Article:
Access & Uptake
The Sabin Vaccine Institute works to extend the benefits of immunization to all people by enabling vaccine access and uptake. Sabin brings together national government officials, policy makers, immunization specialists, researchers and advocates to supply decision makers with the data and expertise they need to make evidence-based decisions on vaccines. Our work includes a number of diseases, including:
One-third of the world’s population is at risk of contracting typhoid, a systemic bacterial infection spread through contaminated food and water that kills more than 128,000 people each year, primarily children in low-income countries. Caused by Salmonella enterica serotype Typhi (S. Typhi), typhoid is an acute illness that is often misdiagnosed because its symptoms – prolonged fever, headache, nausea, constipation, loss of appetite and diarrhea – are so common.
Working together to shape global health solutions is more important than ever. Sabin seeks to extend the benefits of immunization to everyone by bringing together representatives from across the private and public sectors to identify key challenges facing global immunization and help establish best practices and recommendations to overcome them.
Vaccine introduction, policy and financing are complex issues, and countries must achieve ambitious immunization targets with limited available resources. To make informed decisions for the health of their people, decision makers need accurate, up-to-date information to identify vulnerable populations, assess burden of disease, evaluate vaccine efficacy and cost-effectiveness, and measure the efficiency of immunization programs.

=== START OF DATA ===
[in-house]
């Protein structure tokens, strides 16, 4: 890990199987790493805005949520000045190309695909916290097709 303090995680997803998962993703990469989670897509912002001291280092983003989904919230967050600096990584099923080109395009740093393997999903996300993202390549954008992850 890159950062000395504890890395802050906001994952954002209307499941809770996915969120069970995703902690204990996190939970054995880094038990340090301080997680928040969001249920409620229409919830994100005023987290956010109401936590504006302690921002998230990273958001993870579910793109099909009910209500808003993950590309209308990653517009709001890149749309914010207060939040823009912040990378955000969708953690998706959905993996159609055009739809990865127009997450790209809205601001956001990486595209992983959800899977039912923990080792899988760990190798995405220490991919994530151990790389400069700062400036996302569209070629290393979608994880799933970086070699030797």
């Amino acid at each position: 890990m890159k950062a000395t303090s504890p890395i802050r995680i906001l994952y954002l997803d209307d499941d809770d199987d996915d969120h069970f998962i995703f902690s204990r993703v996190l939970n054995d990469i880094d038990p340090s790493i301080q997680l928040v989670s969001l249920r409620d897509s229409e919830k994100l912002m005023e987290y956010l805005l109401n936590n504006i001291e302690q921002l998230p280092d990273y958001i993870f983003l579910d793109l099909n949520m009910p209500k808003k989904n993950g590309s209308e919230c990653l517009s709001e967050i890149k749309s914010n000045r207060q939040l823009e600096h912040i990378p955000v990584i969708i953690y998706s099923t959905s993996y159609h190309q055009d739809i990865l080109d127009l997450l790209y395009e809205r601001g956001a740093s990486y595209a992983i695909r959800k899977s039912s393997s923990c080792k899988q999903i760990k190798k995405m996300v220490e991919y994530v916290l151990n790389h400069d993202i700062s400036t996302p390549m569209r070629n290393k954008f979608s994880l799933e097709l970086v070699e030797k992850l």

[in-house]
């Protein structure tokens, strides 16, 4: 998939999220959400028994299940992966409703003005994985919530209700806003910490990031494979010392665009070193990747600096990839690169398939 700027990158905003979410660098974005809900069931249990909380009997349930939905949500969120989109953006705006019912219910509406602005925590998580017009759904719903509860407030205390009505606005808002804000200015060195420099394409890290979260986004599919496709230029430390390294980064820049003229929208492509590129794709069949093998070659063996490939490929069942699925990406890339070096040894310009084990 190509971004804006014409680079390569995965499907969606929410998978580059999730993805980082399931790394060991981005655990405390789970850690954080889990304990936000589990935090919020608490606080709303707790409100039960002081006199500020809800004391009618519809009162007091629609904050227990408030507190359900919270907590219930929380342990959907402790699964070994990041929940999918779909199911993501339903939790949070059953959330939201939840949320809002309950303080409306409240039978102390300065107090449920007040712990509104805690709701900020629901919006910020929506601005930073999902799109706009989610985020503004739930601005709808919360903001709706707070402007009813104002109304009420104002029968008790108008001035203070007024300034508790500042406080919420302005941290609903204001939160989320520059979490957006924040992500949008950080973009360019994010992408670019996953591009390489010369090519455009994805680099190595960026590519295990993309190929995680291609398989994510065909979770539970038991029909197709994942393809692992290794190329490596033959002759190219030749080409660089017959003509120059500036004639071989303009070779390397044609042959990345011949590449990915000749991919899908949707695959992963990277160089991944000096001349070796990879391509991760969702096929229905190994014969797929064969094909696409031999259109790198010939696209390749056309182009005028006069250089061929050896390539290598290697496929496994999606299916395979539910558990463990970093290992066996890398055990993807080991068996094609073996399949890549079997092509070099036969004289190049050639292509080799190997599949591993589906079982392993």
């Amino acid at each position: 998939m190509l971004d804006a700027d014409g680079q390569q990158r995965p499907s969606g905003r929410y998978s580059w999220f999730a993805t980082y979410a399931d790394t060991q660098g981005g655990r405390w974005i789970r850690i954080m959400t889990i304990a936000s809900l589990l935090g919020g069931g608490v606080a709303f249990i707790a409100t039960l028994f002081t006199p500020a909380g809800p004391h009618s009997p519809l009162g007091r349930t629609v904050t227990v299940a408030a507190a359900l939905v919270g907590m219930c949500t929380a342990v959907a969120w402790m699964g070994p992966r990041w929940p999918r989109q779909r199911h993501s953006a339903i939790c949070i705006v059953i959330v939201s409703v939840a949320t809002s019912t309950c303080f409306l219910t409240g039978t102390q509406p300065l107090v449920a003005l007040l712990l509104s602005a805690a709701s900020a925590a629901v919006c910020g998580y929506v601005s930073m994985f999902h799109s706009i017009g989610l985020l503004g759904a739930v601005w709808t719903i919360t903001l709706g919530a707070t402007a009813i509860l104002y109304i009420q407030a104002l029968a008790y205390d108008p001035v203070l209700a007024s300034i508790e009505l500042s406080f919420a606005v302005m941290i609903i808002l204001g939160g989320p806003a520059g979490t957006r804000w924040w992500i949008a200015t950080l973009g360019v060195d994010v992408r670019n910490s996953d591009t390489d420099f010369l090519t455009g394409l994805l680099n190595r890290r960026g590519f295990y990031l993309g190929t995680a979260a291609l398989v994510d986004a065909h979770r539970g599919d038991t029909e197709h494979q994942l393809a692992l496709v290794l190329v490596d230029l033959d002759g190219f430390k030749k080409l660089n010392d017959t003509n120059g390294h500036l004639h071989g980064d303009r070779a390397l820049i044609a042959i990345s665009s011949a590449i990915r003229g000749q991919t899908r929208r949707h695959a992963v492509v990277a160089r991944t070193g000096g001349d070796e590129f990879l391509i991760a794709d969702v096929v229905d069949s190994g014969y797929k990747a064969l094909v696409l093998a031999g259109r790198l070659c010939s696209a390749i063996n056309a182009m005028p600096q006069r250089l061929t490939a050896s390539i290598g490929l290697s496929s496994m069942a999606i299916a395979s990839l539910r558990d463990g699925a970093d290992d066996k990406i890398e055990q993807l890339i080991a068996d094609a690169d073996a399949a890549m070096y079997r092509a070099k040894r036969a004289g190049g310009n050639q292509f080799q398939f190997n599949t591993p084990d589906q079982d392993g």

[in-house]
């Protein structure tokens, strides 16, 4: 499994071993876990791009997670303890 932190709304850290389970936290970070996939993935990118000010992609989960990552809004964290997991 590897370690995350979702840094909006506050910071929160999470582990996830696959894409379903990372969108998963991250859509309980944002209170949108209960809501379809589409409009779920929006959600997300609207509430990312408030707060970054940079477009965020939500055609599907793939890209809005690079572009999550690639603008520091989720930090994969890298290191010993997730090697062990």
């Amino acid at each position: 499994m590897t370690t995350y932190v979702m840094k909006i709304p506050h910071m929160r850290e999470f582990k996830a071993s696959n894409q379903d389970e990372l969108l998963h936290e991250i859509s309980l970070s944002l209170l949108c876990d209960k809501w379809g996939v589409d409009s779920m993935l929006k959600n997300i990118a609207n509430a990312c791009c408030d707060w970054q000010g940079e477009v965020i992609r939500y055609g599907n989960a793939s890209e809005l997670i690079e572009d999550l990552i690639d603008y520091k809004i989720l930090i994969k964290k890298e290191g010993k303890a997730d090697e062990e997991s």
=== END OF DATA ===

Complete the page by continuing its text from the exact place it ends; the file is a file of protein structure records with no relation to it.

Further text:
Over the last decade, many new vaccines have been developed, but the promise of these vaccines is only fulfilled when they are administered around the world. To deliver health to as many people as possible, countries need accurate, high-quality data to ensure their resources are used effectively.
Sabin brings together national government officials, policy makers, immunization specialists, researchers and advocates to supply decision makers with the data and expertise they need to make evidence-based decisions on vaccines.
Vaccines are an essential public good that governments provide to their citizens. Vaccine costs are rising, often faster than public immunization budgets are expanding. Many countries currently eligible for financial support from Gavi, the Vaccine Alliance, are graduating or will soon graduate from this support. These countries must therefore depend on domestic sources to maintain or improve their immunization programs.